TEHRAN (Press Shia) – A channel aimed at easing exports of food and medicine to Iran following Europe’s failure to make INSTEX operational could be “up and running within months”, senior Swiss and US officials told Reuters.
Pascale Baeriswyl, Swiss state secretary for foreign affairs, and US Ambassador Edward McMullen spoke in separate interviews in the Swiss capital late on Tuesday, days after a rare Swiss-brokered prisoner swap by Iran and the United States.
“Our role is really to be able to provide food and health goods to the Iranian people. And therefore we are working hard on establishing that humanitarian channel,” Baeriswyl said.
Asked if the channel could be operational in the first half of 2020, she said, “I hope so, but it is very difficult to predict since it is not entirely in our hands.”
McMullen — whose country’s sanctions on Iran have deterred foreign banks from doing any business, including humanitarian deals, with Tehran- said he is “hopeful” the Swiss channel would be operational soon.
“Fortunately, I think we are at that point now where we are working with Switzerland on the final details. And hopefully we’ll be seeing some kind of finality to that conversation in the near future,” he said.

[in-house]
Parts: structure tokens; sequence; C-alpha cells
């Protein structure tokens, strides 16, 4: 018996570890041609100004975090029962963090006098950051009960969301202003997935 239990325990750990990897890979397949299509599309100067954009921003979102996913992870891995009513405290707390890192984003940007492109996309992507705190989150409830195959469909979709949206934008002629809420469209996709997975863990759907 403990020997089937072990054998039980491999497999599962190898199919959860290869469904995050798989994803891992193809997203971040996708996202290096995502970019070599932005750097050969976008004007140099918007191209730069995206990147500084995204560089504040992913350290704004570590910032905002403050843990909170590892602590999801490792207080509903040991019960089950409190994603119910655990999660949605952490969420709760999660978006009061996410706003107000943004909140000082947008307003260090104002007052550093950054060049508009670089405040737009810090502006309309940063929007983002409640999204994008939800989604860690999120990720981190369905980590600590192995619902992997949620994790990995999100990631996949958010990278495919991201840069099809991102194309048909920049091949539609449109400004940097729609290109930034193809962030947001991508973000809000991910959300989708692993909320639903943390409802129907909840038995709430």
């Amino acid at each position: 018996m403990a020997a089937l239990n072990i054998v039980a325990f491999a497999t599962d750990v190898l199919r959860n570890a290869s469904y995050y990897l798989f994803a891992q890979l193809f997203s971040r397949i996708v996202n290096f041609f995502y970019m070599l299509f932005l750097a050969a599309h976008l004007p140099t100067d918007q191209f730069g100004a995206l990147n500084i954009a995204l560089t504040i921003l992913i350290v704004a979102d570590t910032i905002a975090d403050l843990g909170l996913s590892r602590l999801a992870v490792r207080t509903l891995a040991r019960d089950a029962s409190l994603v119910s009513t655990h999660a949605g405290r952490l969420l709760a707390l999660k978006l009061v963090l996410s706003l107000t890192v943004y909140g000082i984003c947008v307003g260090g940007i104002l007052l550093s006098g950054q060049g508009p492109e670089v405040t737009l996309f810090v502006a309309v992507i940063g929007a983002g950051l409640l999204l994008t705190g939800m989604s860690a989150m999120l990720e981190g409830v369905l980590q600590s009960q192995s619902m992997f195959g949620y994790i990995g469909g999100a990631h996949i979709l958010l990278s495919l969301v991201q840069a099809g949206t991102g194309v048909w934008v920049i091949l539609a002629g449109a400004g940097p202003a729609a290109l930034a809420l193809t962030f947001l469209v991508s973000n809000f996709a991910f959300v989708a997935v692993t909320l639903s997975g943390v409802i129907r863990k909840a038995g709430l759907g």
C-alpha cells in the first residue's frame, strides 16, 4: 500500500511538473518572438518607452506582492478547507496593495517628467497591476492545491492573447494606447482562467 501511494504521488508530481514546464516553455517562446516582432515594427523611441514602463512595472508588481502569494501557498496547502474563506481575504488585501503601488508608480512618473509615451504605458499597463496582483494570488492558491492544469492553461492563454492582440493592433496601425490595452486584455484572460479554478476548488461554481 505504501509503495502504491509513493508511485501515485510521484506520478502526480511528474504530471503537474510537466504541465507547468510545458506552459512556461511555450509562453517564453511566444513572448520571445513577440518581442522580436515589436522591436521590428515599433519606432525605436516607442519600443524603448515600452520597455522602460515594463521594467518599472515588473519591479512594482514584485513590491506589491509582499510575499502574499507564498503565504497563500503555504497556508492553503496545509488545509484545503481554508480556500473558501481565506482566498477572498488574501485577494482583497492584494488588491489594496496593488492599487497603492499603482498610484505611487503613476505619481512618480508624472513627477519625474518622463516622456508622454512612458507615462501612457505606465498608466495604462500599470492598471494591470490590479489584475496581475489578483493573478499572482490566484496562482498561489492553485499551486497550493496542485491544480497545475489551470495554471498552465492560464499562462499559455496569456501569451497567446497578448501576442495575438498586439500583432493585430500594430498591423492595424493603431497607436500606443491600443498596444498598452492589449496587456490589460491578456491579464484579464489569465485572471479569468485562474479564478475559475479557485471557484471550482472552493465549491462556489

The proposed Swiss channel may even outpace the long-awaited Instrument in Support of Trade Exchanges (INSTEX), a long overdue mechanism the E3 (France, Britain, and Germany) are intending to launch to facilitate trade with Tehran despite the US sanctions.
“If this (Swiss) model works it would be great if others could follow… It’s not a competing instrument, just a slightly different approach,” said the Swiss state secretary for foreign affairs.
Late last month, Belgium, Denmark, Finland, the Netherlands, Norway, and Sweden said they would become new shareholders in INSTEX.
The launching of INSTEX is a small part of Europe’s commitment to compensate for the US withdrawal from the 2015 nuclear deal with Tehran, known as the Joint Comprehensive Plan of Action (JCPOA), which was supposed to end anti-Iran sanctions in return for certain curbs in the country’s peaceful nuclear program.